Tuesday, June 11, 2013

Comments on Sirota and Strauss: ML King was right about poverty and education

Comment on two excellent essays:

Sirota, David. New Data Shows School ‘Reformers’ Are Getting it Wrong


Strauss, Valerie. The biggest scandal in America. http://www.washingtonpost.com/blogs/answer-sheet/wp/2013/06/11/the-biggest-scandal-in-america/

Comment posted on both websites.
Stephen Krashen

Dr. King Was Right about Poverty and Education

The US Dept of Education claims that they are concerned about poverty, but think that the solution is to improve teaching: With better teaching, we will have more learning (that is, higher test scores), and this will improve the economy. Graduates will step into high paying technical jobs and start new companies.

But more education will only lead to a job if jobs are available. Studies show that the STEM crisis is really a surplus of STEM-trained workers, not a shortage.

Poverty means inadquate diet and health care and little access to books, among other things. All of these have a powerful negative impact on school performance.
We are always interested in improving teaching, but the best teaching in the world will have little effect when students are hungry, are in poor health, and have low literacy development because of a lack of access to books.
Studies have failed to find a correlation between improved test scores and subsequent economic progress and have also shown that job loss results in depressed school performance. In one study, job losses affecting 3.4% of state's population predict a decline of 10 points on standardized math tests.. Their results also indicated that "downturns affect all students, not just students who experience parental job loss."
This data strongly suggests that reducing poverty helps raise educational levels, not the other way around. It means that Martin Luther King was right:

"We are likely to find that the problems of housing and education, instead of preceding the elimination of poverty, will themselves be affected if poverty is first abolished.”   (Martin Luther King, 1967, Final Words of Advice).

Footnote: There is, in addition, no evidence that the "rigorous" standards/nonstop testing formula has ever improved student achievement.

Surplus of STEM workers:  Salzman, H. & Lowell, B. L. 2007. Into the Eye of the Storm: Assessing the Evidence of Science and Engineering Education, Quality, and Workforce Demand. Available at SSRN: http://ssrn.com/abstract=1034801; Salzman, H. and Lowell, L. 2008. Making the grade. Nature 453 (1): 28-30; Salzman, H. 2012. No Shortage of Qualified American STEM Grads (5/25/12) http://www.usnews.com/debate-club/should-foreign-stem-graduates-get-green-cards/no-shortage-of-qualified-american-stem-grads; Teitelbaum, M. 2007. Testimony before the Subcommittee on Technology and Innovation. Committee on Science and Technology, U.S. House of Representatives, Washington, DC, November 6, 2007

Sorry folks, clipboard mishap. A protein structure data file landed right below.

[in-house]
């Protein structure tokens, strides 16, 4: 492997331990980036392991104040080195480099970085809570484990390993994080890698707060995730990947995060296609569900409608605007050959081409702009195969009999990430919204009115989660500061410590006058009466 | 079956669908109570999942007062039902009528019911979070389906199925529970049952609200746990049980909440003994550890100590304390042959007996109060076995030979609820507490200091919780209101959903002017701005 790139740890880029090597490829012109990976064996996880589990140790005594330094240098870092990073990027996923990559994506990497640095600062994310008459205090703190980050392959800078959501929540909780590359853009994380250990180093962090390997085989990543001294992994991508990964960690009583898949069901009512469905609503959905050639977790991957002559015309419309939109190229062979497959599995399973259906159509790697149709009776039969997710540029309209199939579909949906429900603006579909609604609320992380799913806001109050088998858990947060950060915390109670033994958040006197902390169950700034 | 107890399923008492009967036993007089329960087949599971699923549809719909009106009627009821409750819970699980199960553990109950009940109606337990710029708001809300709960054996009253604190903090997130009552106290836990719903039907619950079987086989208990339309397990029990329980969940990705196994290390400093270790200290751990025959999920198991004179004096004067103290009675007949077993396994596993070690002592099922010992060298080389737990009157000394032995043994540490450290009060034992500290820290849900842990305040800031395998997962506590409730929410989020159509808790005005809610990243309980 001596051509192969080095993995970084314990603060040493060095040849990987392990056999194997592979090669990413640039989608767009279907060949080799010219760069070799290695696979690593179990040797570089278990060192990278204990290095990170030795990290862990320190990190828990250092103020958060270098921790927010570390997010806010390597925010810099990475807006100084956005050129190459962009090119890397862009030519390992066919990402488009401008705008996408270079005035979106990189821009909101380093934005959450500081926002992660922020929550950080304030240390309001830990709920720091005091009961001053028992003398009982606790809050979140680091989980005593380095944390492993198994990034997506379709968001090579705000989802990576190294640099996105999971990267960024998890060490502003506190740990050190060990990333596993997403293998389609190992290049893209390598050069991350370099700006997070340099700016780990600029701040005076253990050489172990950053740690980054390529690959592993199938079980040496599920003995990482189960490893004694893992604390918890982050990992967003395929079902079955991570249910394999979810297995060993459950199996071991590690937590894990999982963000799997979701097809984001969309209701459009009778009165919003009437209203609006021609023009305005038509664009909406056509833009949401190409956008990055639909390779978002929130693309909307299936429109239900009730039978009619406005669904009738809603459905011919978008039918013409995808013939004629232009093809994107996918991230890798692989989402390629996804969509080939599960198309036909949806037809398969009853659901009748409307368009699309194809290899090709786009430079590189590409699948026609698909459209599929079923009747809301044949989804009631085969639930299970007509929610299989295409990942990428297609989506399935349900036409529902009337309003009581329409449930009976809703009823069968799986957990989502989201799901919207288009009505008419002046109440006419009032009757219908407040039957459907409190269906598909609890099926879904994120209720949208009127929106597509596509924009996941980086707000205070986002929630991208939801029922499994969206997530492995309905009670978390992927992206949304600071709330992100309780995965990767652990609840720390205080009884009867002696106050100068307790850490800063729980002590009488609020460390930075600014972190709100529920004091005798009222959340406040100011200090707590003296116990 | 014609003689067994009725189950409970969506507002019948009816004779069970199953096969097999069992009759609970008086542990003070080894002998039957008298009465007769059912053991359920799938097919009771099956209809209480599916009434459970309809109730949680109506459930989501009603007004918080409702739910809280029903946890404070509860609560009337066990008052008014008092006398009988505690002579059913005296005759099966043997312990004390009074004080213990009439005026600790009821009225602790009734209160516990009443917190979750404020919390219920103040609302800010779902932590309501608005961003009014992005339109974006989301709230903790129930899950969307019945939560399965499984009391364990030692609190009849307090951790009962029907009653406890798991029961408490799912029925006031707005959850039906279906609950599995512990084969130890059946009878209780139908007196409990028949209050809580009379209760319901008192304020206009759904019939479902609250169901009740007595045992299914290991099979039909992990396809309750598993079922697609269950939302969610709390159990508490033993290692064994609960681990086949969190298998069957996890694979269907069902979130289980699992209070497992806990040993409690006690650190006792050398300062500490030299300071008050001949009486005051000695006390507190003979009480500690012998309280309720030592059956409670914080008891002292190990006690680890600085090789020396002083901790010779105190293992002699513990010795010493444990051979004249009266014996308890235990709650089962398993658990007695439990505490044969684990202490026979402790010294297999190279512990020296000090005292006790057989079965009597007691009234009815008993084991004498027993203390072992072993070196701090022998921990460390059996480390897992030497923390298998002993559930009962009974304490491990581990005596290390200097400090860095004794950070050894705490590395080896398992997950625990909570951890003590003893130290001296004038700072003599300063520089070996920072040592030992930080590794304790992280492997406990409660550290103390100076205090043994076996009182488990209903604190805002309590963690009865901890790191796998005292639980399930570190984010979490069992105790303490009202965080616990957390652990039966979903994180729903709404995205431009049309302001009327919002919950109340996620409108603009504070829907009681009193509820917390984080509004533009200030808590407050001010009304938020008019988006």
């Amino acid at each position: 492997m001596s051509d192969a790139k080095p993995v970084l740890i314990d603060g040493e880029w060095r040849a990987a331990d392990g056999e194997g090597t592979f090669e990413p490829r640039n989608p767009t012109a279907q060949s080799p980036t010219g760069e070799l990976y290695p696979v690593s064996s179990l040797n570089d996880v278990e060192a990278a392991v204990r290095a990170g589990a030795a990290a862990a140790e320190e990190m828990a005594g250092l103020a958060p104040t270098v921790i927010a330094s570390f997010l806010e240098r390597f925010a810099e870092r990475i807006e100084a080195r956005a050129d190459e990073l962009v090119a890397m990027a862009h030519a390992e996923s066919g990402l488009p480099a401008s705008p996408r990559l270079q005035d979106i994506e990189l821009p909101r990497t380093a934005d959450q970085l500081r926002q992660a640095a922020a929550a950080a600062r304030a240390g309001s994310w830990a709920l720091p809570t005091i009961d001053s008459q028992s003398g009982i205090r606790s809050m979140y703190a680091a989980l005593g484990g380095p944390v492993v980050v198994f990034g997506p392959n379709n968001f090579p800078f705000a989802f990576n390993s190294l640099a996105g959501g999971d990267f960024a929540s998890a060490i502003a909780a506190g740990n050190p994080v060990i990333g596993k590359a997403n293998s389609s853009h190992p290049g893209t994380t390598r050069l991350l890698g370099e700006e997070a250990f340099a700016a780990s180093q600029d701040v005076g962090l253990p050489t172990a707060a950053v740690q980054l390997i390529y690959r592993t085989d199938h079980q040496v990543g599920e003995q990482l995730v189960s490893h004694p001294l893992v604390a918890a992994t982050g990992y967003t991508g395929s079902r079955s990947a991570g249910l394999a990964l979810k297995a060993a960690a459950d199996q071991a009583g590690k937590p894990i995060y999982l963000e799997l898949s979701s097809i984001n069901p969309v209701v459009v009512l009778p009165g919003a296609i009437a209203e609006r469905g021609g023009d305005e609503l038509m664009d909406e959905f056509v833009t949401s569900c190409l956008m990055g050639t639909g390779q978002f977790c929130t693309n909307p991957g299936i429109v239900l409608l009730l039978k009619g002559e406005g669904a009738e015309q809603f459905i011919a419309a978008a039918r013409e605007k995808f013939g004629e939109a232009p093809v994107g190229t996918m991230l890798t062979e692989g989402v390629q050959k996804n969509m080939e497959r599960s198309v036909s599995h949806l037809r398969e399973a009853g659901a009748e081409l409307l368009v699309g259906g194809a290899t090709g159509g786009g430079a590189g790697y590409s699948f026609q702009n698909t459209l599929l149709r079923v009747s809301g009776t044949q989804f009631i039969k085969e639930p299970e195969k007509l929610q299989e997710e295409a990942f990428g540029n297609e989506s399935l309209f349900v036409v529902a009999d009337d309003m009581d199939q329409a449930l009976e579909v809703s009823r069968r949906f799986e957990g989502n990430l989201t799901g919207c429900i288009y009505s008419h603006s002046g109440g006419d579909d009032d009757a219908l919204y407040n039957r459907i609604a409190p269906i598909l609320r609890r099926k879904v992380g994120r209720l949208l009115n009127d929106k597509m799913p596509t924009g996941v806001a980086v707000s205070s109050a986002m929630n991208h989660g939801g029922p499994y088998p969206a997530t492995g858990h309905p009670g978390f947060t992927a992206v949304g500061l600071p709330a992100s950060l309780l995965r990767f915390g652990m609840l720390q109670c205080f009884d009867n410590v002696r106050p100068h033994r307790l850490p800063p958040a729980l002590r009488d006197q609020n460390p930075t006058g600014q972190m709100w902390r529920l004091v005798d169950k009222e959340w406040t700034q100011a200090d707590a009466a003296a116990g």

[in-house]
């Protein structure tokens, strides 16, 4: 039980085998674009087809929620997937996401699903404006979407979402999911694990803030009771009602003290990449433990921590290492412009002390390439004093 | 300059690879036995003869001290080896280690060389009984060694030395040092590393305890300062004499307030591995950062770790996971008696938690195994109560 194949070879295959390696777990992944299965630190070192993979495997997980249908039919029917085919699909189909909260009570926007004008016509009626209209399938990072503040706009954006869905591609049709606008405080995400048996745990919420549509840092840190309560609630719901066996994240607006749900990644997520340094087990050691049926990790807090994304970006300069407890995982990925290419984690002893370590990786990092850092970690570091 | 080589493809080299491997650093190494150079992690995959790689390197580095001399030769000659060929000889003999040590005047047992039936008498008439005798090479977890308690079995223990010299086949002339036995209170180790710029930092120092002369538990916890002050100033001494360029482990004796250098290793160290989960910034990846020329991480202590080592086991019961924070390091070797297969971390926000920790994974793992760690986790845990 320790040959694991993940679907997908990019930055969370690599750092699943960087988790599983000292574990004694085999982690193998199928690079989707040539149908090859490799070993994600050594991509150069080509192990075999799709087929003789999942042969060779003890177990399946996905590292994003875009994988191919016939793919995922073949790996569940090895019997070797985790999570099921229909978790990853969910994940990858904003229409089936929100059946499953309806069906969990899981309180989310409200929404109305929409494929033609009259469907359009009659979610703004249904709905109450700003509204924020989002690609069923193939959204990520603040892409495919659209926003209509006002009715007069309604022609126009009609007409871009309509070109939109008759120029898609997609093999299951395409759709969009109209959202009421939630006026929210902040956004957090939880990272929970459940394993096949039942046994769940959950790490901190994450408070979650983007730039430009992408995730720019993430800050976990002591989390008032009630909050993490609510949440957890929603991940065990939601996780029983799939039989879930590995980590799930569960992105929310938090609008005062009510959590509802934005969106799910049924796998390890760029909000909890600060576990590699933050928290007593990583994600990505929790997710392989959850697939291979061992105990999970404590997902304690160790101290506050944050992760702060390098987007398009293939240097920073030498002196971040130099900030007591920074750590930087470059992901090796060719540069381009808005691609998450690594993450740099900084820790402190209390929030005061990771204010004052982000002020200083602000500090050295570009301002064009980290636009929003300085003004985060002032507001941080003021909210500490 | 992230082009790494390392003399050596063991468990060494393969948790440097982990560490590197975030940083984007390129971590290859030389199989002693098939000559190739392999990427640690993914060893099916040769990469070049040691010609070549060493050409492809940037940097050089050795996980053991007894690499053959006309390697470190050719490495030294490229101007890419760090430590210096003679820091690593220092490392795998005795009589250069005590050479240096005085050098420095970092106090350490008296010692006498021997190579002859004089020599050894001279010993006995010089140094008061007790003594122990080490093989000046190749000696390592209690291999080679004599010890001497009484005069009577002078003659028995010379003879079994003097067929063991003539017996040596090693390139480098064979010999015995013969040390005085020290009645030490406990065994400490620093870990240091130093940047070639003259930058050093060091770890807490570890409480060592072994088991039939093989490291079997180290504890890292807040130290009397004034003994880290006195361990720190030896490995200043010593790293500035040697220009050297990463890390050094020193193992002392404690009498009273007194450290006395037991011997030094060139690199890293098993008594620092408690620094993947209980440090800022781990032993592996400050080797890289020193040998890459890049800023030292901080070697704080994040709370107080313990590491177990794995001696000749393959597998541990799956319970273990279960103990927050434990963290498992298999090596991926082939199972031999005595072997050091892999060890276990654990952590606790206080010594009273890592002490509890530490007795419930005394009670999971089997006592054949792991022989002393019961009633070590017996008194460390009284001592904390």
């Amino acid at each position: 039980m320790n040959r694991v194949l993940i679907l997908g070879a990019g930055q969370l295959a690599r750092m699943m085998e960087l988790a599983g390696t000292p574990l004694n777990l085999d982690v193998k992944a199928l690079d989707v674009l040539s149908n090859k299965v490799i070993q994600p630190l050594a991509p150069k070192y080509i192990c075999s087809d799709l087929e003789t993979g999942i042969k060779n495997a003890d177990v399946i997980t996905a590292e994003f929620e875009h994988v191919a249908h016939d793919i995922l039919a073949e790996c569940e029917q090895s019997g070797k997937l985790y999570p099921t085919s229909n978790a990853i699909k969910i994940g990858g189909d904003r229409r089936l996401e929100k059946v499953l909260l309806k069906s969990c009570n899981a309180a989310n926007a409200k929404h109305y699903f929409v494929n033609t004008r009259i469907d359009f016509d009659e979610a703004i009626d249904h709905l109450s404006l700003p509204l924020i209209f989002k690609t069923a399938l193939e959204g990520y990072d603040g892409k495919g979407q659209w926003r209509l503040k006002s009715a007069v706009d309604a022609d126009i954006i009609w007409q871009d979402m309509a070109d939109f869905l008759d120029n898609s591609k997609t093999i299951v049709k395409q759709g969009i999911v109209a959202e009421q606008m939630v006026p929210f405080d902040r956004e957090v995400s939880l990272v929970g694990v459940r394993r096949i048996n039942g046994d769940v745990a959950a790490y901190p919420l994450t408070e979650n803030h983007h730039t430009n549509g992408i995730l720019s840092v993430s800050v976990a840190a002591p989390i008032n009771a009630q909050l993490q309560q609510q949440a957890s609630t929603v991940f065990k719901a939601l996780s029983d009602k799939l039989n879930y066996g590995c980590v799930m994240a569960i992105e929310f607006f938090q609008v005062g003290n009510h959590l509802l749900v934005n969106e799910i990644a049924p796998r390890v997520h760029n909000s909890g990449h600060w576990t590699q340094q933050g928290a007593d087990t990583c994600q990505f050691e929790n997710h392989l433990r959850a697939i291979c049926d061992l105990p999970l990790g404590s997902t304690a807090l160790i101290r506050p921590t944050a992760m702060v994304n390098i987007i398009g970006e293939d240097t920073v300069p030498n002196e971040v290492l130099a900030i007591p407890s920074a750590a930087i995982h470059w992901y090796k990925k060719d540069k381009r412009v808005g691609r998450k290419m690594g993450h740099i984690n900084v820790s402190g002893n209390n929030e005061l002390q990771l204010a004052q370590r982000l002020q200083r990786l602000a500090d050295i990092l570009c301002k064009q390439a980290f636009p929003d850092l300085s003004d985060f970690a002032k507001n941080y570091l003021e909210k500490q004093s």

Negative effect of povery on school achievement: Berliner, D. 2009. Poverty and Potential:  Out-of-School Factors and School Success.  Boulder and Tempe: Education and the Public Interest Center & Education Policy Research Unit. Retrieved [date] from http://epicpolicy.org/publication/poverty-and-potential; Krashen, S., Lee, SY, and McQuillan, J. 2012. Is The Library Important? Multivariate Studies at the National and International Level Journal of Language and Literacy Education: 8(1). http://jolle.coe.uga.edu/

Test scores and economic progress? Baker, K. 2007. Are international tests worth anything? Phi Delta Kappan, 89(2), 101-104.

Job loss and school performance: Ananat, E., Gassman-Pines, A., Francis, D., and Gibson-Davis, C. 2011. Children left behind: The effects of statewide job less on student achievement. NBER (National Bureau of Economic Research) Working Paper No. 17104, JEL No. 12,16. http://www.nber.org/papers/w17104

No evidence supproting rigoous standards/tests: Nichols, S., Glass, G., and Berliner, D. 2006. High-stakes testing and student achievement: Does accountability increase student learning? Education Policy Archives 14(1). http://epaa.asu.edu/epaa/v14n1/.

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